So the other car with the low profile tires, I've had upsized rims/low profile tires on it for more than 10 years and haven't had any wheel damage or excessive tire wear. Generally I get more wear from it's tires than the tire's are rated for. So have had no issue over roughly 100k miles.
     
  8. igotzzoom

    igotzzoom Supporting Member

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    My guess is they're going to be 235/40-18s standard, possibly staggered 255/275 front/rear on the performance versions. A few years ago, a 40-series tire would have been considered "extreme" low-profile, but anymore, is pretty common. Road damage just happens sometimes.
     
  9. jelloslug

    jelloslug Active Member

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    Yep, me too.
     
  10. jelloslug

    jelloslug Active Member

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    Making staggered standard would be a bad idea.
     
  11. igotzzoom

    igotzzoom Supporting Member

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    I think for the standard "mass-market" configuration, a single size for the whole vehicle would be better. They're easier to service and rotate. I think staggered should be an option, but not the standard configuration.
     
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  12. Booga

    Booga Member

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    It's the reverse for efficiency. You can use Tesla's online range calculator to see that the larger the wheel, the lower the range you get. Personally, I'd prefer a good bit of tread - this is not a track car for me and so I'm fine without the added stiffness of the increased metal versus rubber. I prefer range (especially highway) and cheap tires. I intend on putting a lot of miles on the car given how easy Autopilot will make that.
     
  13. igotzzoom

    igotzzoom Supporting Member

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    I seriously doubt the standard rolling stock will be any smaller than 55-series 17-inch. I stand by my guess the standard size will be 235/40-18 or 235/45-18. Does anyone have any photos from the reveal that show the tire specs?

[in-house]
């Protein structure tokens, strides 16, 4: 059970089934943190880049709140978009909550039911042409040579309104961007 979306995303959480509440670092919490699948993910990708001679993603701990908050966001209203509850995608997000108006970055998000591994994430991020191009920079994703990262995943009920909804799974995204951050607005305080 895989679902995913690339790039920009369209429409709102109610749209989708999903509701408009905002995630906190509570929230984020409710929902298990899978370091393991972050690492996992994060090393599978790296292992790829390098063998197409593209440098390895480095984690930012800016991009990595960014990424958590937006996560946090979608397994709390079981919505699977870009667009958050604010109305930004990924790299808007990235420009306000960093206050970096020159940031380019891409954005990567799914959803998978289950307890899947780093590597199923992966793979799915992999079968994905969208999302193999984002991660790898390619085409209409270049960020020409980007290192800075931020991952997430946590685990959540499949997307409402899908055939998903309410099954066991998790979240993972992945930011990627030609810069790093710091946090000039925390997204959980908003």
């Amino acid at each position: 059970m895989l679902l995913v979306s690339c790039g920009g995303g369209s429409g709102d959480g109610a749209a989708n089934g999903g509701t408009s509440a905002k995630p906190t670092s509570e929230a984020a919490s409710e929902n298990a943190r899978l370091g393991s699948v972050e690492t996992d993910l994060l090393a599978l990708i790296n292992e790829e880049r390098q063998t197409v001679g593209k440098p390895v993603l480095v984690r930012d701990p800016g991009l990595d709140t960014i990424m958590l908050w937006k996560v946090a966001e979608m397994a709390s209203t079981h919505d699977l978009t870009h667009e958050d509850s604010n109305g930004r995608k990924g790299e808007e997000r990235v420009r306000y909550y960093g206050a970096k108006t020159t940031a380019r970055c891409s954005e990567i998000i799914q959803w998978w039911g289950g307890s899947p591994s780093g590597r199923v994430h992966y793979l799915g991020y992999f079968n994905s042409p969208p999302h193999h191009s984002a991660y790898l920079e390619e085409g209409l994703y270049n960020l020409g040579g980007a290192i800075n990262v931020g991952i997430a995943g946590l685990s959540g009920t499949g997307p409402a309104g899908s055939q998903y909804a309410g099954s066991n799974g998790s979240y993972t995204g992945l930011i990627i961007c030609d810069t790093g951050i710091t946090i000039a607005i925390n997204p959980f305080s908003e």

14. Trips

    Trips Member

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    From back in May of 2016:
    A few sources have shown that the cars at the Model 3 unveil had 20" wheels with Michelin Pilot Super Sports in the following staggered sizes:

    Front: 235/35-20
    Rear: 275/30-20

    The wheels are probably:

    Front: 20" x 8.0"
    Rear: 20" x 9.5"

    Standard Wheel/Tire Size for Model 3
     
  15. igotzzoom

    igotzzoom Supporting Member

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    From what I've read, the demo models at the launch event were dual-motor, and likely not the "standard" configuration. Those sizes sound about right for the dual-motor, performance model. For the "regular" Model 3, I'm still guessing 235/45-18, all the way around.
     
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  16. Jayc

    Jayc Member

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    Same here, won't bother with low profile tires. For EVs it is more important to keep road noise down as much as possible even more so than for ICE vehicles.
     
  17. thelastdeadmouse

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    Not just handling, but also styling has also pushed further and further towards larger wheels, and to have the same outer wheel diameter than means lower profile tires. If you look at concept vehicles, and even moreso concept sketches, its clear most automotive designers would put on 24" wheels with a rubber band around it if they had their say.
     
  18. igotzzoom

    igotzzoom Supporting Member

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    Except for 4x4s and "brodozers." The bigger the sidewall, the better. :D